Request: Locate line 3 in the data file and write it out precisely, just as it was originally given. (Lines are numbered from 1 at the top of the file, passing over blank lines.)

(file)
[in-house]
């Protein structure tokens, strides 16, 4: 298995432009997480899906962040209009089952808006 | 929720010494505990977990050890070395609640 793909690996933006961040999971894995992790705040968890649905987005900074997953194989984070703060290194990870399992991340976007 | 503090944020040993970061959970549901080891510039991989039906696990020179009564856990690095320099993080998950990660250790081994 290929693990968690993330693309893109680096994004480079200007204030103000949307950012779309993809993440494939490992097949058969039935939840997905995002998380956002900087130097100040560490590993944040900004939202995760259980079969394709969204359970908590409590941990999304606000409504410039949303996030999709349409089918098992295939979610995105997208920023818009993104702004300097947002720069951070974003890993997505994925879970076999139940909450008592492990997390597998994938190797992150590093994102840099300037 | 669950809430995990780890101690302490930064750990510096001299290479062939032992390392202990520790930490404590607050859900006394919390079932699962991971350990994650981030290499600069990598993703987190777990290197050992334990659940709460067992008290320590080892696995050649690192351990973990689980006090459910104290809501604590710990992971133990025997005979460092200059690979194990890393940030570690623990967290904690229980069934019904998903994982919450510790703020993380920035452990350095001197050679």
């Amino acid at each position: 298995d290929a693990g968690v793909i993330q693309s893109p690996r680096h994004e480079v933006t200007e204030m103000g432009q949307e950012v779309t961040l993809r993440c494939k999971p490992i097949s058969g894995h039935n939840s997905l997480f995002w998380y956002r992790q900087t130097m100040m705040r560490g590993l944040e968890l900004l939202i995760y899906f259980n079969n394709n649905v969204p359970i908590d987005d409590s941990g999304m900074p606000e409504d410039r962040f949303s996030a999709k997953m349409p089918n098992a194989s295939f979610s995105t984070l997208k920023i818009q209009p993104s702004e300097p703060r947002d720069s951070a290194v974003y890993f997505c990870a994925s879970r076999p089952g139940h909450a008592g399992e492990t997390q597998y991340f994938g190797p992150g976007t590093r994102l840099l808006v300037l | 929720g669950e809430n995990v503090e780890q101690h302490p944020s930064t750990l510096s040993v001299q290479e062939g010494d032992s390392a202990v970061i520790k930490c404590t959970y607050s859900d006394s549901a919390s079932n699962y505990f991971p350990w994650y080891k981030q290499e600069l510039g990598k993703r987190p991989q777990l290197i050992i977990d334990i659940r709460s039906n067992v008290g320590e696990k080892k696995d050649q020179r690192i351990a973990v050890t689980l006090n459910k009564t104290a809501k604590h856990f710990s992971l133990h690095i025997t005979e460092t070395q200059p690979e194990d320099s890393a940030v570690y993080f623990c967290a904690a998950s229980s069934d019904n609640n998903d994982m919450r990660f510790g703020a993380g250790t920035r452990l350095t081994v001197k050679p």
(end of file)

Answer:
């Amino acid at each position: 298995d290929a693990g968690v793909i993330q693309s893109p690996r680096h994004e480079v933006t200007e204030m103000g432009q949307e950012v779309t961040l993809r993440c494939k999971p490992i097949s058969g894995h039935n939840s997905l997480f995002w998380y956002r992790q900087t130097m100040m705040r560490g590993l944040e968890l900004l939202i995760y899906f259980n079969n394709n649905v969204p359970i908590d987005d409590s941990g999304m900074p606000e409504d410039r962040f949303s996030a999709k997953m349409p089918n098992a194989s295939f979610s995105t984070l997208k920023i818009q209009p993104s702004e300097p703060r947002d720069s951070a290194v974003y890993f997505c990870a994925s879970r076999p089952g139940h909450a008592g399992e492990t997390q597998y991340f994938g190797p992150g976007t590093r994102l840099l808006v300037l | 929720g669950e809430n995990v503090e780890q101690h302490p944020s930064t750990l510096s040993v001299q290479e062939g010494d032992s390392a202990v970061i520790k930490c404590t959970y607050s859900d006394s549901a919390s079932n699962y505990f991971p350990w994650y080891k981030q290499e600069l510039g990598k993703r987190p991989q777990l290197i050992i977990d334990i659940r709460s039906n067992v008290g320590e696990k080892k696995d050649q020179r690192i351990a973990v050890t689980l006090n459910k009564t104290a809501k604590h856990f710990s992971l133990h690095i025997t005979e460092t070395q200059p690979e194990d320099s890393a940030v570690y993080f623990c967290a904690a998950s229980s069934d019904n609640n998903d994982m919450r990660f510790g703020a993380g250790t920035r452990l350095t081994v001197k050679p």